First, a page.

Astronomy

Why does the Moon have Phases



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The moon does not emit light of its own. Instead, it is illuminated, meaning it reflects light from the sun. As it revolves round the Earth, a person can see the moon in different shapes. At times, the moon may appear full meaning a person can see the whole of it, while at other times, it may appear as a half moon or a thin crescent moon. These different shapes that appear as a result of the amount of light illuminated on the surface of the moon are what are referred to as the phases of the moon.

As the moon revolves around the earth, depending on the surface of the moon that is lighted, its shape usually differs from a full moon when the whole shape of the moon is seen, then decreasing in shapes to a half moon when part of the moon can either be seen in darkness or light, to the point the whole of the moon cannot be seen for it is in total darkness.

“The phases of the moon,” as stated by Woodlands Junior School, “depend on its position in relation to the sun and the Earth. As the moon makes its way around the Earth, we see the bright parts of the moon’s surface at different angles. These are called ‘phases of the moon.’”

Rugusavay explains clearly how the moon phases come about. “As the moon revolves about the earth once in about 29.5 days, we see different amounts of its surface lighted by the sun. When the moon is on the side of the earth away from the sun, we can see all of its lighted half. In other positions around the earth, different amounts of the lighted half of the moon are seen.”

Rugusavay notes an important distinction to what scientists (astronomers) refer to as a new moon opposed to what the rest of us understand by the term ‘new moon.’ “We usually call the thin slice that we see first, the new moon. But scientists call the phase that is not visible from the earth, the new moon.”

When the moon is in the state called the new moon, the moon usually rises close to the same time the sun rises. This also holds true when the sun sets. It sets around the same time the sun sets. However, as days go by, the moon waxes (becoming a crescent moon, a half moon and a gibbous moon on its way to a full moon). During this time the moon rises when the sun has already risen. This signifies when the sun has already set, the moon sets later in the day. When the moon is at the stage called the full moon, the opposite happens. During this time when the sun sets, the moon is rising. Therefore, when the moon sets, the sun is rising.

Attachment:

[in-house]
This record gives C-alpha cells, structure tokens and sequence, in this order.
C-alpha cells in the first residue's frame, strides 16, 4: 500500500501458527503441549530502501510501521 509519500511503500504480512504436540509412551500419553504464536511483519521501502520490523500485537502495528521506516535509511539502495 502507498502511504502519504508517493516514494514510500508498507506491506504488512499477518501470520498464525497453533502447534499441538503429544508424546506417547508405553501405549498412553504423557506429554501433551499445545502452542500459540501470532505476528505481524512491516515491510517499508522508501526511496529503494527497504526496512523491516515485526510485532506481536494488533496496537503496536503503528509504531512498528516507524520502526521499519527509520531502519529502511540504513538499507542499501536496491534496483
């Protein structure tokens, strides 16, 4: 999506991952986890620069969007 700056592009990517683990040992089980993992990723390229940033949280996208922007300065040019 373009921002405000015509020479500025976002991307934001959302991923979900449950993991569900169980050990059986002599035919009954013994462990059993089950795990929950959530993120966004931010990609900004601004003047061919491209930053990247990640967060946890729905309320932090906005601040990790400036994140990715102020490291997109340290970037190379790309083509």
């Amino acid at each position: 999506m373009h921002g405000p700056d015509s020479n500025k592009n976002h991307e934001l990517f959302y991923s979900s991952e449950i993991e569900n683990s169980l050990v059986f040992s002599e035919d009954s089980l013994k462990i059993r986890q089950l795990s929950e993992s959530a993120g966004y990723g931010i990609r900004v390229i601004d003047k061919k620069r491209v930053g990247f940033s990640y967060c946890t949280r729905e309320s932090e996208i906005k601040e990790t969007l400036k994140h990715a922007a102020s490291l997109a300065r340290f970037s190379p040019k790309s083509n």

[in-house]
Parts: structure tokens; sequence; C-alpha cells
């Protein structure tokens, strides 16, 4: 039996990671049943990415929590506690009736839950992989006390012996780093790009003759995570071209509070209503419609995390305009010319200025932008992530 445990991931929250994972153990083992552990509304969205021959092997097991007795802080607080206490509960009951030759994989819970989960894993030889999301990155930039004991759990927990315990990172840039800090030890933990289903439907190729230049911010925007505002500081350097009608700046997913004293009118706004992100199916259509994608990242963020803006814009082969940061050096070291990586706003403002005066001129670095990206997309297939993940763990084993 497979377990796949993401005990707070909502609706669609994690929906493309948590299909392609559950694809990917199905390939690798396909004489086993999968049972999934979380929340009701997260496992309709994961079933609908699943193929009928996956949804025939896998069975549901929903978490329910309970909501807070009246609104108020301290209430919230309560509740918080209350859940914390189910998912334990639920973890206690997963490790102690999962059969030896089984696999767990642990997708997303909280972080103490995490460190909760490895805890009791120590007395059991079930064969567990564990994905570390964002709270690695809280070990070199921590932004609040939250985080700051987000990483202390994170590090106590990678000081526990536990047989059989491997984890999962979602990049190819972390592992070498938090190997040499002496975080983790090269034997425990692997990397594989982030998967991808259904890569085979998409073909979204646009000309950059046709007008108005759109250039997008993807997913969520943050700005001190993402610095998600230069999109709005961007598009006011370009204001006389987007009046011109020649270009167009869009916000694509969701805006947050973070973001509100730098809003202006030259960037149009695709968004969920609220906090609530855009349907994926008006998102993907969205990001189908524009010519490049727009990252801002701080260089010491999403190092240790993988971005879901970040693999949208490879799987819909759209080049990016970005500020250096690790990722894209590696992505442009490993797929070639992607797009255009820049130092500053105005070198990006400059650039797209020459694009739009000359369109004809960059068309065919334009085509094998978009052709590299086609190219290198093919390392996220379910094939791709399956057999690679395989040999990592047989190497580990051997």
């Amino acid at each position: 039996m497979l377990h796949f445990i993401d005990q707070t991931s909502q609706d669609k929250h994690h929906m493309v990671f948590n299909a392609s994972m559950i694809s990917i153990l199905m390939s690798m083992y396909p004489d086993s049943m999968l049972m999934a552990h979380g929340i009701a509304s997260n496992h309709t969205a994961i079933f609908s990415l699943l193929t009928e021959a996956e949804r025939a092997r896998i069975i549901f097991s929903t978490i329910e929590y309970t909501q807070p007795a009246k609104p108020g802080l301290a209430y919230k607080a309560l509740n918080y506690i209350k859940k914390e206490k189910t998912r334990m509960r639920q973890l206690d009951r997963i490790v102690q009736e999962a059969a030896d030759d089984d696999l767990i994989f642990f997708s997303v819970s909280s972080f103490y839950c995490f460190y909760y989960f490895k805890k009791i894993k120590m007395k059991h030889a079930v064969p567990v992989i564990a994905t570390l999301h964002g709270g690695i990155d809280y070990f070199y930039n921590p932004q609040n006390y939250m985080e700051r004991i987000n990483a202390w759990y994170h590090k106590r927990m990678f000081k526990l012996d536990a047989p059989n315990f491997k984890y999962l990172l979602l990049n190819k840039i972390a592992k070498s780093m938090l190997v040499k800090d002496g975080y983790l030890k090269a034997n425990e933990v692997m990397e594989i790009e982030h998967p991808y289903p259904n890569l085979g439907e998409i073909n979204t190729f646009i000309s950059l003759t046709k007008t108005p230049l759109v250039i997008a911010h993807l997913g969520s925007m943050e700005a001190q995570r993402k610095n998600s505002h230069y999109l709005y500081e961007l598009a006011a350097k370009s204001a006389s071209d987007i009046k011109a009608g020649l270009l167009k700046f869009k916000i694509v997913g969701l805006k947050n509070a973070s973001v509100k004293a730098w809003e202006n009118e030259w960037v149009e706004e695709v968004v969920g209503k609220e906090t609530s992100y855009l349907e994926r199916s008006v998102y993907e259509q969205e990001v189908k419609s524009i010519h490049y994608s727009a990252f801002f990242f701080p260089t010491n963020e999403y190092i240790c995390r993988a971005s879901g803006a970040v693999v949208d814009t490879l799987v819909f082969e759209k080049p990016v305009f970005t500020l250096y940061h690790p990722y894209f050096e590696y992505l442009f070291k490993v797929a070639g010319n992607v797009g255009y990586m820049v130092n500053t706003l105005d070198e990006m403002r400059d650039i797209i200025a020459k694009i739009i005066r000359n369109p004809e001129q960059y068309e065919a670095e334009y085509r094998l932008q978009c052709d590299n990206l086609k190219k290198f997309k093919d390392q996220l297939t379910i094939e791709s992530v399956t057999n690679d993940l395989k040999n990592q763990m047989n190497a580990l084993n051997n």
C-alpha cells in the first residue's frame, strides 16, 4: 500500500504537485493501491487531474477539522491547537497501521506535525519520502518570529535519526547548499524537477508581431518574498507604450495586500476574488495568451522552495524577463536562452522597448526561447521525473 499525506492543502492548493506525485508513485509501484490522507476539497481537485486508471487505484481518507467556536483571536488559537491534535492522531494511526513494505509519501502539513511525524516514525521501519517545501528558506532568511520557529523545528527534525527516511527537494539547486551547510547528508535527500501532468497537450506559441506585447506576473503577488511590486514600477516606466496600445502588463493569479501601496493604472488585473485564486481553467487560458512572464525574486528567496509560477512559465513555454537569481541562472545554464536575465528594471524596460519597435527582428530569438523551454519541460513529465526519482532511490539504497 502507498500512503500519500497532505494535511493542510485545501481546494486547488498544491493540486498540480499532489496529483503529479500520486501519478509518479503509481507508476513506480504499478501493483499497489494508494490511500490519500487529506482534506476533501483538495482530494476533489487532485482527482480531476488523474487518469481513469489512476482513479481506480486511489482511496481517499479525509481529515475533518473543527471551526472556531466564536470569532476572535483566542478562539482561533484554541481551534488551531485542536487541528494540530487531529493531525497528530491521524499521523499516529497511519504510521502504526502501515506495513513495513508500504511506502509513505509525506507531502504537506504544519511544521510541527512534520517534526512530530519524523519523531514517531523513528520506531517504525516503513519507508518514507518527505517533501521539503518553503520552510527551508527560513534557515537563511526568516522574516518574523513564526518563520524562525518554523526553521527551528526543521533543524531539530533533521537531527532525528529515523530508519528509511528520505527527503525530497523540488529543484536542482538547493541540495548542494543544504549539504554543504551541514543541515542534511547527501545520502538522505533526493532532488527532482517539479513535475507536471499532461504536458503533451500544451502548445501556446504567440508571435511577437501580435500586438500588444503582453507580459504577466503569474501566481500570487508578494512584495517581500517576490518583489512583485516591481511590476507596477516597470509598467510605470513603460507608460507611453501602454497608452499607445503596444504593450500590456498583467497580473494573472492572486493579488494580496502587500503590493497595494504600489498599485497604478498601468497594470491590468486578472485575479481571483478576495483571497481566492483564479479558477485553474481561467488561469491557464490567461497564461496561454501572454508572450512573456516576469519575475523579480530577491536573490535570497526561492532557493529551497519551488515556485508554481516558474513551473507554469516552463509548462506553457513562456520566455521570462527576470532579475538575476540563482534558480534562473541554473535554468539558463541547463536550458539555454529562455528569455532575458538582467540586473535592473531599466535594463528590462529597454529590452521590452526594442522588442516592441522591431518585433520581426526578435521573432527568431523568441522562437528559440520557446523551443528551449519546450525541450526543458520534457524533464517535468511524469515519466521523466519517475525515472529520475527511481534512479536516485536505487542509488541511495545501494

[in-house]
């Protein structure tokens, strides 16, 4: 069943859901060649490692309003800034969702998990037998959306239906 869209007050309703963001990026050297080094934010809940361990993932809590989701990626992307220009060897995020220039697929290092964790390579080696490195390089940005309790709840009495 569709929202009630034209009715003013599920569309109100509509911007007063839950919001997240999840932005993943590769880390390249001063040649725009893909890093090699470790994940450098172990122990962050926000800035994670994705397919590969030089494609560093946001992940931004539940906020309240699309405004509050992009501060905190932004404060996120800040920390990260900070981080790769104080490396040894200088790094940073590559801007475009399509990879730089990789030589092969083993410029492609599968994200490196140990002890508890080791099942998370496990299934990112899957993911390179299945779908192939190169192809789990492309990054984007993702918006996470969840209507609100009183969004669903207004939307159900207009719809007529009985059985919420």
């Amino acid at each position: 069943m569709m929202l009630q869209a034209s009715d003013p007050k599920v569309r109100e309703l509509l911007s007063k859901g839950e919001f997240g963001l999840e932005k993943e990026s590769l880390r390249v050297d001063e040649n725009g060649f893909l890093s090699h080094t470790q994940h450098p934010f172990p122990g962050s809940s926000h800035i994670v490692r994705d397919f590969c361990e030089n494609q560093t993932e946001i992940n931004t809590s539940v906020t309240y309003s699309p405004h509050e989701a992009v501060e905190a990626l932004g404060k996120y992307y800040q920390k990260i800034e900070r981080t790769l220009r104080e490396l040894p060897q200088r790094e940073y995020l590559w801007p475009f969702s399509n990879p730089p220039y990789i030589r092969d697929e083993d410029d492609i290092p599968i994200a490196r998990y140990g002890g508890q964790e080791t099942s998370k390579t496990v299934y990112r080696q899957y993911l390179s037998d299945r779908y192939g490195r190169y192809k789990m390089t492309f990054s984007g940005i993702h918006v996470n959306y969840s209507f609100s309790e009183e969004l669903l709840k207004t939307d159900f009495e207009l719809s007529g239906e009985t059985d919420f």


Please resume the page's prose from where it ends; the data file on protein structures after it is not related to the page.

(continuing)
When the moon wanes (becoming a half moon and a crescent moon on its way to a new moon), the moon rises at night when the sun has already set. This implies the moon will set during daytime when the sun had already risen. The cycle repeats itself back to the new moon then full moon.

Definition of terms used in this article (as defined or explained by Enchanted Learning)

A crescent moon is part way between a half moon and a new moon, or between a new moon and a half moon.

A full moon appears as an entire circle in the sky.

A gibbous moon is between a full moon and a half moon, or between a half moon and a full moon.

A half moon looks like half a circle. It is sometimes called a quarter moon…

The new moon is the phase of the moon when the moon is not visible from Earth, because the side of the moon that is facing us is not being lit by the sun.

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ARTICLE SOURCES AND CITATIONS
  • InfoBoxCallToAction ActionArrowhttp://resources.woodlands-junior.kent.sch.uk/time/moon/phases.html
  • InfoBoxCallToAction ActionArrowhttp://www.rugusavay.com/why-does-the-moon-have-phases/
  • InfoBoxCallToAction ActionArrowhttp://www.rugusavay.com/why-does-the-moon-have-phases/
  • InfoBoxCallToAction ActionArrowhttp://www.enchantedlearning.com/subjects/astronomy/moon/Phases.shtml